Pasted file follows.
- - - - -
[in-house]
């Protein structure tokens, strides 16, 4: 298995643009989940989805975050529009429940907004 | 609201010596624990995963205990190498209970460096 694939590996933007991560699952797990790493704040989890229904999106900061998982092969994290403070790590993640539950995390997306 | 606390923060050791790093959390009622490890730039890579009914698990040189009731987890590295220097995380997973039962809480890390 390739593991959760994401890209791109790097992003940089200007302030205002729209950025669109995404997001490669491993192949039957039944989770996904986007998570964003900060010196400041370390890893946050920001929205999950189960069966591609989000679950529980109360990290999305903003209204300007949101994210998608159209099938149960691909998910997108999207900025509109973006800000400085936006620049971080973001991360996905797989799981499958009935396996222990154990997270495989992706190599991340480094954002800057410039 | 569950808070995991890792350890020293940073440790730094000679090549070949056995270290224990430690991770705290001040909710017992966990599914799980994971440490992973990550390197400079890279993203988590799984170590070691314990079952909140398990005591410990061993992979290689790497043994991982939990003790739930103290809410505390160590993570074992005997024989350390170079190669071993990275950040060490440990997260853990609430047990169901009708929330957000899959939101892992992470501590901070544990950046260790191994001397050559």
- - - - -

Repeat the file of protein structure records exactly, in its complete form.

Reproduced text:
[in-house]
């Protein structure tokens, strides 16, 4: 298995643009989940989805975050529009429940907004 | 609201010596624990995963205990190498209970460096 694939590996933007991560699952797990790493704040989890229904999106900061998982092969994290403070790590993640539950995390997306 | 606390923060050791790093959390009622490890730039890579009914698990040189009731987890590295220097995380997973039962809480890390 390739593991959760994401890209791109790097992003940089200007302030205002729209950025669109995404997001490669491993192949039957039944989770996904986007998570964003900060010196400041370390890893946050920001929205999950189960069966591609989000679950529980109360990290999305903003209204300007949101994210998608159209099938149960691909998910997108999207900025509109973006800000400085936006620049971080973001991360996905797989799981499958009935396996222990154990997270495989992706190599991340480094954002800057410039 | 569950808070995991890792350890020293940073440790730094000679090549070949056995270290224990430690991770705290001040909710017992966990599914799980994971440490992973990550390197400079890279993203988590799984170590070691314990079952909140398990005591410990061993992979290689790497043994991982939990003790739930103290809410505390160590993570074992005997024989350390170079190669071993990275950040060490440990997260853990609430047990169901009708929330957000899959939101892992992470501590901070544990950046260790191994001397050559």